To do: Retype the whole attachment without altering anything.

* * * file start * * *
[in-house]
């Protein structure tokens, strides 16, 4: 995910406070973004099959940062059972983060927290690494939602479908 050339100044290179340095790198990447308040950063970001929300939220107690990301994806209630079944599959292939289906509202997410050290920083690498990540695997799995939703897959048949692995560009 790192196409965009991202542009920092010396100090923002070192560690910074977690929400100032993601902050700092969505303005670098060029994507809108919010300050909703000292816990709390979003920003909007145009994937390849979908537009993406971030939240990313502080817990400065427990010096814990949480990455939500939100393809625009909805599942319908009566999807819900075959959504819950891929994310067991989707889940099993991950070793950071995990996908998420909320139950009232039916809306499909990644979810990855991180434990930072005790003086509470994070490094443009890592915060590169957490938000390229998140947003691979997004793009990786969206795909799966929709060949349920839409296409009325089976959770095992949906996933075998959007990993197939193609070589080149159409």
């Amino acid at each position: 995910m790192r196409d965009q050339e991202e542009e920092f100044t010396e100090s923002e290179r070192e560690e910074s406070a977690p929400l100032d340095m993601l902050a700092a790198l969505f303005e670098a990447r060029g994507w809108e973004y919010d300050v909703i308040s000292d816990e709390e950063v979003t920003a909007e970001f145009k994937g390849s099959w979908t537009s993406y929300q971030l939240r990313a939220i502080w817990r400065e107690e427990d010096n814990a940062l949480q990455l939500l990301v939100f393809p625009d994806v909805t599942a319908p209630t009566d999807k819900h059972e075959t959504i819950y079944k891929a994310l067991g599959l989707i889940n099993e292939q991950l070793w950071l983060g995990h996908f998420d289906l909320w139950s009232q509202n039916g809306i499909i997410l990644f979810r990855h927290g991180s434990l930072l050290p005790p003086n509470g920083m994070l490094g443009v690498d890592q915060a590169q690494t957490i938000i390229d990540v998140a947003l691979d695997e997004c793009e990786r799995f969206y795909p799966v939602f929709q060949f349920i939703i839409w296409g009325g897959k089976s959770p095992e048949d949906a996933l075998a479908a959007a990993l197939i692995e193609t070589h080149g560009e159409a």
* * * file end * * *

[in-house]
């Protein structure tokens, strides 16, 4: 995910406070973004099959940062059972983060927290690494939602479908 050339100044290179340095790198990447308040950063970001929300939220107690990301994806209630079944599959292939289906509202997410050290920083690498990540695997799995939703897959048949692995560009 790192196409965009991202542009920092010396100090923002070192560690910074977690929400100032993601902050700092969505303005670098060029994507809108919010300050909703000292816990709390979003920003909007145009994937390849979908537009993406971030939240990313502080817990400065427990010096814990949480990455939500939100393809625009909805599942319908009566999807819900075959959504819950891929994310067991989707889940099993991950070793950071995990996908998420909320139950009232039916809306499909990644979810990855991180434990930072005790003086509470994070490094443009890592915060590169957490938000390229998140947003691979997004793009990786969206795909799966929709060949349920839409296409009325089976959770095992949906996933075998959007990993197939193609070589080149159409």
């Amino acid at each position: 995910m790192r196409d965009q050339e991202e542009e920092f100044t010396e100090s923002e290179r070192e560690e910074s406070a977690p929400l100032d340095m993601l902050a700092a790198l969505f303005e670098a990447r060029g994507w809108e973004y919010d300050v909703i308040s000292d816990e709390e950063v979003t920003a909007e970001f145009k994937g390849s099959w979908t537009s993406y929300q971030l939240r990313a939220i502080w817990r400065e107690e427990d010096n814990a940062l949480q990455l939500l990301v939100f393809p625009d994806v909805t599942a319908p209630t009566d999807k819900h059972e075959t959504i819950y079944k891929a994310l067991g599959l989707i889940n099993e292939q991950l070793w950071l983060g995990h996908f998420d289906l909320w139950s009232q509202n039916g809306i499909i997410l990644f979810r990855h927290g991180s434990l930072l050290p005790p003086n509470g920083m994070l490094g443009v690498d890592q915060a590169q690494t957490i938000i390229d990540v998140a947003l691979d695997e997004c793009e990786r799995f969206y795909p799966v939602f929709q060949f349920i939703i839409w296409g009325g897959k089976s959770p095992e048949d949906a996933l075998a479908a959007a990993l197939i692995e193609t070589h080149g560009e159409a």